Similar to electronic medical record (EMR), which is used by clinicians primarily for diagnosis and treatment, however 'health' covers a lot more than medical. Health refers to the condition of being in sound body, mind and spirit. It can mean freedom from disease or pain. Thus, EHRs can cover a lot more information than EMRs. Learn more about the difference between EMRs and EHRs.

Electronic Medical Record (EMR)

EMRs are a digital version of all the information that you would typically find in the paper charts found in a clinician’s office. This information may include medical history, diagnoses, medications, immunization dates, allergies, lab results and physician notes. Learn more about the difference between EMRs and EHRs.


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Electronic Visit Verification (EVV)

EVV is a system that verifies the occurrence of home-based, or community-based, service visits. EVV identifies the time that the service provision begins and ends to ensure accurate disbursement. It also ensures that the authorized beneficiaries get the expected care they are entitled to. EVV helps to combat fraud, eliminate billing data entry mistakes and reduce costs related to paper billing and payroll. Learn more about Electronic Visit Verification (EVV) for physical therapists.


Functional Limits

Once the physical therapist has measured the range of motion (ROM) for a specific joint or muscle, they can then determine whether that range is ‘within normal limits’ (WNL), or, if the range is more limited. If a physical therapist or occupational therapist determines that the range is still enough to allow the patient to continue their activities of daily living (ADL) the range is categorized as ‘within functional limits’, or ‘WFL’.

Functional Mobility

In physical therapy, functional mobility describes how well someone can accomplish activities of daily living (ADL). After an injury, illness or surgery, these activities are likely to take place in the patient’s home. Functional mobility in the home is divided into different areas by the physical therapist, including ‘bed mobility’, ‘transfers’ (for example moving from the bed to a chair) and ‘ambulation’ (the patient’s ability to walk, including whether they need an assistive device).


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Home Exercise Program

A home exercise program is a program of therapeutic exercises that aim to build a patient’s strength and or flexibility—thereby helping them achieve their long-term goals (LTG). The exercises prescribed by the physical therapist may also involve the use of equipment, such as free weights and TheraBands.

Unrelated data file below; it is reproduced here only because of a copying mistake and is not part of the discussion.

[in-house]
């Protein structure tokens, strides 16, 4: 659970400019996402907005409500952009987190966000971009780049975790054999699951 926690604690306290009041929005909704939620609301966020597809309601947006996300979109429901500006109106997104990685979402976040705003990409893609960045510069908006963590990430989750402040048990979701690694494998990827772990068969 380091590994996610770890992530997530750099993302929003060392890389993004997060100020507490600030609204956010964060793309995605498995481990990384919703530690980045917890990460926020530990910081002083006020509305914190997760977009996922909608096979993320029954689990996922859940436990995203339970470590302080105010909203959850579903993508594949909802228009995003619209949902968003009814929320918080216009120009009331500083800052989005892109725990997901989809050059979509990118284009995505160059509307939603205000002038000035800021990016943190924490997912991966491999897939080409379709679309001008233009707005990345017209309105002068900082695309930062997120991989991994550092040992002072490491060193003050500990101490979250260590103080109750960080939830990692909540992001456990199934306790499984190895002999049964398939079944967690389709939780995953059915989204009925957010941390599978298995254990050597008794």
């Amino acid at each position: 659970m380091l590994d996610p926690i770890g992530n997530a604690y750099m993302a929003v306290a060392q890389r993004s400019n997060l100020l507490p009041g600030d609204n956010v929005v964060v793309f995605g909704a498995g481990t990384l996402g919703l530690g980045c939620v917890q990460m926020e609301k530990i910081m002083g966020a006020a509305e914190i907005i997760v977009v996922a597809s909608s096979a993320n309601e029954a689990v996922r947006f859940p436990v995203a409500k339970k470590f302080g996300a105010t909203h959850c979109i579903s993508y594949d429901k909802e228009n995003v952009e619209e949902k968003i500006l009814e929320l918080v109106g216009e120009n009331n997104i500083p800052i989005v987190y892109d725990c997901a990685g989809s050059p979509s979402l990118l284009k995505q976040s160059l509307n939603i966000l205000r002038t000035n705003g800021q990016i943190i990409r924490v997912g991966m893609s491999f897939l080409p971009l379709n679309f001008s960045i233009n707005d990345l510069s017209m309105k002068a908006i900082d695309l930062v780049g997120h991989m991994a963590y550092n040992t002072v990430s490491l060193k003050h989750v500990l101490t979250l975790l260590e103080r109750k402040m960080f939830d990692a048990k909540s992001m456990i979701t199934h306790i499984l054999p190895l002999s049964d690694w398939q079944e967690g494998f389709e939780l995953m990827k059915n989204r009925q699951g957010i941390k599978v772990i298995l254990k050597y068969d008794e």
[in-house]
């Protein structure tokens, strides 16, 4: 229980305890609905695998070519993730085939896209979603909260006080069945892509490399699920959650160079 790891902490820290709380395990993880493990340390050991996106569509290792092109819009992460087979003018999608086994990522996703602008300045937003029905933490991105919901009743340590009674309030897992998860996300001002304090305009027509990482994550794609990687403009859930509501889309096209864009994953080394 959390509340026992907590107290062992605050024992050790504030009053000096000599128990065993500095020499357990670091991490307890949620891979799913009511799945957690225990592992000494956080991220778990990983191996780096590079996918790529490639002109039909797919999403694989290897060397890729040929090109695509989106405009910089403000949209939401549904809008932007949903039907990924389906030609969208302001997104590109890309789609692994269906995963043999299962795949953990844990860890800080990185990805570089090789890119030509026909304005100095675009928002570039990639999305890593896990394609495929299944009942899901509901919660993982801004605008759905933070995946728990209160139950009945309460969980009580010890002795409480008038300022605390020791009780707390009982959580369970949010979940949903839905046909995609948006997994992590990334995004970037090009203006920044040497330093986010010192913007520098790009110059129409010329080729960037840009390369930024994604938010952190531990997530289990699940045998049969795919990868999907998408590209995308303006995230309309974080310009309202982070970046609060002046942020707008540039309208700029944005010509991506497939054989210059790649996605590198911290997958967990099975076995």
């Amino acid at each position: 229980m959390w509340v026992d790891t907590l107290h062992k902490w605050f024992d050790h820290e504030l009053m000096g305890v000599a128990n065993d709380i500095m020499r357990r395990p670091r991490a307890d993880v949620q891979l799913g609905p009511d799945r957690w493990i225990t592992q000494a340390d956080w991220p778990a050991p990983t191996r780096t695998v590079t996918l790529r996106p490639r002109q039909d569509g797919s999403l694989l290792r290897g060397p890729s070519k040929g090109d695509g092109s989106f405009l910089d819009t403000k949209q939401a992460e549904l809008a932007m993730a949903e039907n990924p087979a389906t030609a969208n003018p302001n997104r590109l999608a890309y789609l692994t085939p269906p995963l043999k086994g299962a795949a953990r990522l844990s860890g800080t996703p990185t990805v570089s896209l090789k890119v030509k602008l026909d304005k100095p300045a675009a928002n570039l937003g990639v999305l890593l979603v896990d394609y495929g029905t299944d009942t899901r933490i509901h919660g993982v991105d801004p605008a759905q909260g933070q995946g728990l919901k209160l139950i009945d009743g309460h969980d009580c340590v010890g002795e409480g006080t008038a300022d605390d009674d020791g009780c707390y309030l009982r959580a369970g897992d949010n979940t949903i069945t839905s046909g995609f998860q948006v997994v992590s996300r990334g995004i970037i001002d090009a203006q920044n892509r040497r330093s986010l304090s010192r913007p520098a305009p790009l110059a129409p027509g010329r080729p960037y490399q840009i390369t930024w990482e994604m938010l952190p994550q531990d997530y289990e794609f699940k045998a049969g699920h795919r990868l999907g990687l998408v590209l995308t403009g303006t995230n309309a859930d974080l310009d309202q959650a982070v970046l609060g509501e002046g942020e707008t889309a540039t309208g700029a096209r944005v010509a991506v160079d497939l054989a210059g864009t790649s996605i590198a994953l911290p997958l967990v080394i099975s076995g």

In-Home Physical Therapy

Like mobile physical therapy, in-home PT is outpatient therapy that is performed in the patient’s home rather than at an outpatient therapy clinic. In home physical therapy is for anyone that may have a limitation of the ability to attend treatment sessions at a clinic due to physical limitations or transportation issues. Learn more about solutions for In-Home Physical Therapists.


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Knee Ligament Injury

Knee injuries are common, so there are various physical therapy abbreviations for the ligaments involved. These include the ‘ACL’, or the ‘anterior cruciate ligament’; the ‘LCL’ or the ‘lateral collateral ligament’; the ‘MCL’, or the ‘medial collateral ligament’ and the ‘PCL’, or the ‘posterior cruciate ligament’.


Level of Assist (LOA)

In order to stay functionally mobile, the occupational therapist or physical therapist may decide that the patient may need specific assistance. This is categorized according to various levels, such as ‘maximal assist’, ‘contact guard assist’ (where a patient needs a hand from the physical therapist to aid their balance) and, where no assistance is needed, ‘independent’.


Mobile Physical Therapy

Like In-home physical therapy, mobile PT is outpatient therapy that is performed in the patient’s home rather than at an outpatient therapy clinic. Mobile physical therapy is for anyone that may have a limitation of the ability to attend treatment sessions at a clinic due to physical limitations or transportation issues. Learn more about solutions for Mobile Physical Therapists.

Muscle Test

A muscle test is used in physical therapy to objectively evaluate the strength of a particular muscle or muscle group. A common grading system, called the ‘Oxford Scale’ or ‘Medical Research Council Manual Muscle Testing Scale’ has the physical therapist grade the strength of muscle groups in the upper and lower extremities. Examples of movements and joints that can be assessed include hip adduction, knee flexion, forearm supination, ankle dorsiflexion, forearm pronation, cervical spine rotation, wrist flexion with ulnar deviation, internal rotation and external rotation of the hip.